Paul is Dead?
Every incarnation of Superman has their kryptonite, and it seems everything’s gone green for superstar DJ Paul Oakenfold on his second completely solo studio album, A Lively Mind. His stature weakened by hard rock and hammy vocals, the man they call “Perfecto” steps back 10 years to when big beat was, well, big, sounding hopelessly lost and uninspired.Oakenfold offers up a significant amount of guitar-fueled dance music that the Crystal Method wouldn’t be caught dead near. “The Way I Feel” and “Switch It” are full of mid-’90s faux-grunge derivations; the latter even kicks off with a riff eerily reminiscent of Collective Soul’s “Shine.” Uncharacteristically blunt yells and beats dominate songs like “Set it Off” and especially “Praise the Lord,” an embarrassing Prodigy knockoff with wails, dropouts and church-tweaking samples buffed to Perfecto’s overproduced sheen.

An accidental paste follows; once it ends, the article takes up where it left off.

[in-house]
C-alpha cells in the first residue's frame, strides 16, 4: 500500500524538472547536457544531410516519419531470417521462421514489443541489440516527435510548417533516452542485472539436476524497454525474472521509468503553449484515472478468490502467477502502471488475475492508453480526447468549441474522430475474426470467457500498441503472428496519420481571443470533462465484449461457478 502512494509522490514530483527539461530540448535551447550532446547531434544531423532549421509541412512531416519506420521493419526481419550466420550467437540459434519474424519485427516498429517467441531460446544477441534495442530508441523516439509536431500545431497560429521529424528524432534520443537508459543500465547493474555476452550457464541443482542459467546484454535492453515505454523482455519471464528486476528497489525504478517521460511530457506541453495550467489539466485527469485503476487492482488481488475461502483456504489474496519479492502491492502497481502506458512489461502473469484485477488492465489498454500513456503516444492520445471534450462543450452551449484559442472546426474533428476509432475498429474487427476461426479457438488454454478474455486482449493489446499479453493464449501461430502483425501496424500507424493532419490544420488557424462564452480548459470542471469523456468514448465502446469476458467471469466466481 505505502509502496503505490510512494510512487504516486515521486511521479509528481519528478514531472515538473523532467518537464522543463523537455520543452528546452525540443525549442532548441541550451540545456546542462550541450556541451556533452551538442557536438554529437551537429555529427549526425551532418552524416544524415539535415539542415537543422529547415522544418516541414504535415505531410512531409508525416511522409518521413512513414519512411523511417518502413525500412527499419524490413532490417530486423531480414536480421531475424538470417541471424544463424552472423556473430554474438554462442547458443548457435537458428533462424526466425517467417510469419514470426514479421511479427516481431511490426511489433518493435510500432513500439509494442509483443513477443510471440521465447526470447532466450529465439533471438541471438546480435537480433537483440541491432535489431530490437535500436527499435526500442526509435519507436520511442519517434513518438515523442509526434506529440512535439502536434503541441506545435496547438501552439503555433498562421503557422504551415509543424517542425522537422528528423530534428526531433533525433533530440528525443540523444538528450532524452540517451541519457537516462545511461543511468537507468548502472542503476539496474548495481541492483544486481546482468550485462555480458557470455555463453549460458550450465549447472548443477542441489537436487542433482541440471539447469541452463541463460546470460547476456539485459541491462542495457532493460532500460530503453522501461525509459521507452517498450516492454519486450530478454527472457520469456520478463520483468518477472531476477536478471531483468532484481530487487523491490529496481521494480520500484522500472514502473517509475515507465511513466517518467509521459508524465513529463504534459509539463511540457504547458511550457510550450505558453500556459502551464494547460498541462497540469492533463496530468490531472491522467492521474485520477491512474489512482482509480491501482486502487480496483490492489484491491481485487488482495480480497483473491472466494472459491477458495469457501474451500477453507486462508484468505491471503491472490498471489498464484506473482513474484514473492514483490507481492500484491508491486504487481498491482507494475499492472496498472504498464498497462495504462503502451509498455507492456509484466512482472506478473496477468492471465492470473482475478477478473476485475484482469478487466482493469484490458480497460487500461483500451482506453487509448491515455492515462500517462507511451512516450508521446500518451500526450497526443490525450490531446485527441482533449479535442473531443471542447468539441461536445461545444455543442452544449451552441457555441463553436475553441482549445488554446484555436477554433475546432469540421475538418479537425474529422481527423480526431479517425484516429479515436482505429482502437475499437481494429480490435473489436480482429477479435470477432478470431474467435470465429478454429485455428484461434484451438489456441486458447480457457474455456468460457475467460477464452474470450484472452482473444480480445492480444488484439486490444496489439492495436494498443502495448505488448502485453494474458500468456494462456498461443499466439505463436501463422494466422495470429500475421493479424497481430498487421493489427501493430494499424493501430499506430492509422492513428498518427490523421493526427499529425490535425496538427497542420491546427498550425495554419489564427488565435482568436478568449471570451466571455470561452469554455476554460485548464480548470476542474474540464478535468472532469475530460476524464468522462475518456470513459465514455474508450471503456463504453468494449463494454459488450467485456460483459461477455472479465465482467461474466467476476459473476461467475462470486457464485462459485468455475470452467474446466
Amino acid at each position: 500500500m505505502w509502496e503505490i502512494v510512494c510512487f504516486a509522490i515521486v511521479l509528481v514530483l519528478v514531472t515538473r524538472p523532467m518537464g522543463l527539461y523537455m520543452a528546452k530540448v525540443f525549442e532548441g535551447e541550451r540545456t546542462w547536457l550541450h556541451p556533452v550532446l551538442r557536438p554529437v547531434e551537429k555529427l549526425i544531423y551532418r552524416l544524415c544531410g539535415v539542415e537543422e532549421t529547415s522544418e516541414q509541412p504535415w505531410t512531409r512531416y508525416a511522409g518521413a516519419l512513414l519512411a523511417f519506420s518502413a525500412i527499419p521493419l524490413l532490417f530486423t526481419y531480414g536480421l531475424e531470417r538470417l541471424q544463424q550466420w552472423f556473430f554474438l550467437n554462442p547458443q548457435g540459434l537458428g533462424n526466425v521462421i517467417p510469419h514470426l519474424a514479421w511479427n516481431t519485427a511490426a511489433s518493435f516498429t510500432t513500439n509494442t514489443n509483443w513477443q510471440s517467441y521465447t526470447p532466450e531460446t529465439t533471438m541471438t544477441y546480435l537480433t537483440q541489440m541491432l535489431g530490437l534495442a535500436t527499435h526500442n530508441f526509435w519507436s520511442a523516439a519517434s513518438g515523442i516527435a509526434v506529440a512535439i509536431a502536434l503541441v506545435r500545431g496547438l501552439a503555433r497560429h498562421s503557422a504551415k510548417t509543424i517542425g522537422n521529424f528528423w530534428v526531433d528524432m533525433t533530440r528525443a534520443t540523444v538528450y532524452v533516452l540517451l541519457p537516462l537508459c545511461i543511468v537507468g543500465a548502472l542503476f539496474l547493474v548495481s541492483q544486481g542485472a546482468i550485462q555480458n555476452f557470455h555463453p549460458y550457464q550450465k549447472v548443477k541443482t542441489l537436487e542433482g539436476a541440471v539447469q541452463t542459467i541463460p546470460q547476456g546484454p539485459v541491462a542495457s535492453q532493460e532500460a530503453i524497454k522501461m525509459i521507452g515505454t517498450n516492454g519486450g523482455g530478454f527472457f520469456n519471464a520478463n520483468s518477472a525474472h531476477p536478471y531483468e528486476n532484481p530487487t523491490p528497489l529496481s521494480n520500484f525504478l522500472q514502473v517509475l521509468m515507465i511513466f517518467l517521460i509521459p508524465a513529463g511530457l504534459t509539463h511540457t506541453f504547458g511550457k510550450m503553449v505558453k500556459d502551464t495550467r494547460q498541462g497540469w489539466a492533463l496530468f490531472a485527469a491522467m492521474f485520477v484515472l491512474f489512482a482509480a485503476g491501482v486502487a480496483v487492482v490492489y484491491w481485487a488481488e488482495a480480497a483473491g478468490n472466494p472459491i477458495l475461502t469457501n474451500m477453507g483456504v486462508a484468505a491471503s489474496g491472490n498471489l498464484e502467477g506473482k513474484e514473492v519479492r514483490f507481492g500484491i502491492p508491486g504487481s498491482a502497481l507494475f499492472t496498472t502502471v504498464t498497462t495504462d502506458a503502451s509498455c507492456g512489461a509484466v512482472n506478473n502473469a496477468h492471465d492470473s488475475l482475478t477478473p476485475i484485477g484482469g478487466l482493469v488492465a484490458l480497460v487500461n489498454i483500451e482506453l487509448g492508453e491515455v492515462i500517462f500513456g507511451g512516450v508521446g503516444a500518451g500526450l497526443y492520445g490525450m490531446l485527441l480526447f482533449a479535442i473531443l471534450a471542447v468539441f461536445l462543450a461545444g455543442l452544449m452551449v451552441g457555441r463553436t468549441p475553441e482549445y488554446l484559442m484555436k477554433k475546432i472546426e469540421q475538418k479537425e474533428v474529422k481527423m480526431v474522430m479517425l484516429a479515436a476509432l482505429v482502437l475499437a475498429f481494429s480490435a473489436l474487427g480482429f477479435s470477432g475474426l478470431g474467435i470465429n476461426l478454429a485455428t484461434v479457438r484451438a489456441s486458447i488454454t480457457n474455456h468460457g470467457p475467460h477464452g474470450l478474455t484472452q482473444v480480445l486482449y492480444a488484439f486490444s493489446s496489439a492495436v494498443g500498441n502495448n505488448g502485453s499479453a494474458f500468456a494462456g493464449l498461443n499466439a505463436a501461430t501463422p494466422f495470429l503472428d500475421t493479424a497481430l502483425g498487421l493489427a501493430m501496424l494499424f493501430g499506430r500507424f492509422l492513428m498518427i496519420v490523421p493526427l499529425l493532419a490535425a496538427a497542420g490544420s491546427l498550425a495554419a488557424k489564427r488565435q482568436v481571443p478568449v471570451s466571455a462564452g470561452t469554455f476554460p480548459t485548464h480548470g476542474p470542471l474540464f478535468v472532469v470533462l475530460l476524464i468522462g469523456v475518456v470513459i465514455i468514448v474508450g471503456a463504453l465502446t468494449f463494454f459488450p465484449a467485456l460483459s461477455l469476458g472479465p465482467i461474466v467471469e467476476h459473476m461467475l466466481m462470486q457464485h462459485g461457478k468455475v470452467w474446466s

A Lively Mind reeks of missed opportunities. Oakenfold has an actress sing (although Brittany Murphy does a half-decent Garbage impression on “Faster Kill Pussycat”), yet reduces Grandmaster Flash to a “wassup” sample instead of actually having him work turntables. When everyone shuts up, even Oakenfold’s trance sounds brittle: “Save the Last Trance for Me” is a tiring eight minutes of euphoric chord changes, while on “Not Over” a single 4/4 snare sample overpowers the first half of what could have been a bubbling-under masterpiece.
You don’t expect such spectacular failure from the man Guinness calls the World’s Most Successful DJ, but ears don’t lie. Paul Oakenfold must stick to mixing and producing, because another album like A Lively Mind may mean he’s crossed over from the good kind of “played out” to the bad kind.